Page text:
As you might have heard, there’s a new an improved HDMI standard ready to be released to consumers. The new standard will provide better performance and support for the new 4K TVs that currently hitting the market. Although this standard comes much later than expected, we’re still glad that it has finally been announced.

While the old HDMI 1.4 standard was capable of showing 4K UltraHD resolutions, it could only do so at 30 or 24 fps, depending on the resolution of the video. The new standard will be able to push 4K resolutions at 60 fps, which allows for better, more fluent videos.

Which areas does HDMI 2.0 improve on?


As mentioned before, HDMI 2.0 will be able to support 4K signals (3840×2160 or 4096×2160 resolutions) at 60 fps. The bandwidth per-channel has been increased, from a total bandwidth of 10 Gbps to 18 Gbps, across the three channels of the HDMI standard. In this new standard, the DDC (display data channel), TMDS (transition minimized differential signaling) and CEC (consumer electronics control) channels receive 6 Gbps each.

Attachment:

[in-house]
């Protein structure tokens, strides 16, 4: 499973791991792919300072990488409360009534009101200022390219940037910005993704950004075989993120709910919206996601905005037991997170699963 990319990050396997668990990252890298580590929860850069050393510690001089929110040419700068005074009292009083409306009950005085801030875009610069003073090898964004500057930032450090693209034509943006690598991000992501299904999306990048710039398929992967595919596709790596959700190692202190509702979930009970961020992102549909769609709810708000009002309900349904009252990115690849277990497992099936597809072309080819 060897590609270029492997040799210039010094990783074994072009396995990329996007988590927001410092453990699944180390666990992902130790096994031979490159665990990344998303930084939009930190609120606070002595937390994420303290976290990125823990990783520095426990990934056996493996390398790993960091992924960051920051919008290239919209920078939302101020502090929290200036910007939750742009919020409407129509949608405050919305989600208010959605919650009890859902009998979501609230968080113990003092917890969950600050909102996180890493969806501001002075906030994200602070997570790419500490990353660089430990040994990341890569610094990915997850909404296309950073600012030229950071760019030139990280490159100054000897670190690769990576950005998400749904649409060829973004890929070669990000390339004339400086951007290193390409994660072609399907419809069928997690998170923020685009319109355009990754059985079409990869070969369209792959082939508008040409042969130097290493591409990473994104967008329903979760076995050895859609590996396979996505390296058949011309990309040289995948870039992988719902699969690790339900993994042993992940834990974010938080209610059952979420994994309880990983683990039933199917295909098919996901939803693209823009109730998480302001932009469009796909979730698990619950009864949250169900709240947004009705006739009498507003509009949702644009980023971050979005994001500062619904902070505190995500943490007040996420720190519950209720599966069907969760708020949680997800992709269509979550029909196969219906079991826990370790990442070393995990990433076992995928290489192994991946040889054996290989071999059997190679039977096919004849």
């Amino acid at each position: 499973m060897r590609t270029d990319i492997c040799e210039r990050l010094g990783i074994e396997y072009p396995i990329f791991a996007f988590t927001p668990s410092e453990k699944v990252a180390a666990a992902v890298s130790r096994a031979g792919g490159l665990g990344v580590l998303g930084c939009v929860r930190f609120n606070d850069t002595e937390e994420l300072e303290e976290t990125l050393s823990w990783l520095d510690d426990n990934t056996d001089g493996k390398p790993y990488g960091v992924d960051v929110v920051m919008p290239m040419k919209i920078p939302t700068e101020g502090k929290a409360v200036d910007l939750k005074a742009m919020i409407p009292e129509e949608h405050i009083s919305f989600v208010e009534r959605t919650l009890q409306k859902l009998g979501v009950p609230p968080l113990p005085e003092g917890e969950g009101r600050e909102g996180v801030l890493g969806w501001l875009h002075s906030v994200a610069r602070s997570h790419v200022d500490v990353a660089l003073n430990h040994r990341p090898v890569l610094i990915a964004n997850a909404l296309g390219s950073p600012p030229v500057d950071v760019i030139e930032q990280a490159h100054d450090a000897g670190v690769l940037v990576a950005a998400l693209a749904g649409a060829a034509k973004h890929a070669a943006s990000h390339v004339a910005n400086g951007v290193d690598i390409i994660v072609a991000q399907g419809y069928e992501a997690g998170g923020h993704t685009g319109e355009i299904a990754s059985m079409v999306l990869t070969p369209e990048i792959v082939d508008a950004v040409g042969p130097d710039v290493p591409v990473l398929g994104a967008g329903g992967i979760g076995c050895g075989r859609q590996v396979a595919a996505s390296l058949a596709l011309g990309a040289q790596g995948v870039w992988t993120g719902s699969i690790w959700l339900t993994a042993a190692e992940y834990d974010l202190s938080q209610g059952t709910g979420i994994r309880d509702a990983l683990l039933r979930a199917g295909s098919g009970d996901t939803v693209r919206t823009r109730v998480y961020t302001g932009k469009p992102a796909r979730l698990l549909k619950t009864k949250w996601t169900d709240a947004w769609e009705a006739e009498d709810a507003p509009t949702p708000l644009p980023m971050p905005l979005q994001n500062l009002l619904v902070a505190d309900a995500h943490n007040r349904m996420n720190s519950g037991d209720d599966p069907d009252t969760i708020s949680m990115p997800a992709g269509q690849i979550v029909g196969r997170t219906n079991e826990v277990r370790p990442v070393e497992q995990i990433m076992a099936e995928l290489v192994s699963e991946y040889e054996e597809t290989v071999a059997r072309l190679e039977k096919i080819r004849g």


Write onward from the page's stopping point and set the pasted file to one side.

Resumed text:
Thanks to the increase in bandwidth, HDMI 2.0 can support two different video streams, which can be shown on the same screen. Apart from the increase in bandwidth, HDMI 2.0 also supports 32 audio channels, having 1536KHz audio sampling and what they call “dynamic synchronization of video and audio streams“, which presumably helps with synchronization for audio and video (a.k.a. better audio-to-lips-sync).

In terms of the hardware, the connector has remained unchanged, so backwards compatibility will be possible. HDMI’s competitor, DisplayPort offered support for 4K video for a long time now, so it will be interesting to see how well this new standard will be implemented by customers.

PHOTO CREDITS: Shutterstock

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I often wonder, where is technology heading? What do all of these advances mean for us and for our future? I sometimes miss the days when I didn’t know how to use a floppy disk, or how a computer CPU works, but now, until I find an answer to my questions, I’ll keep tracking these advances and show everything I find to those who share my interests.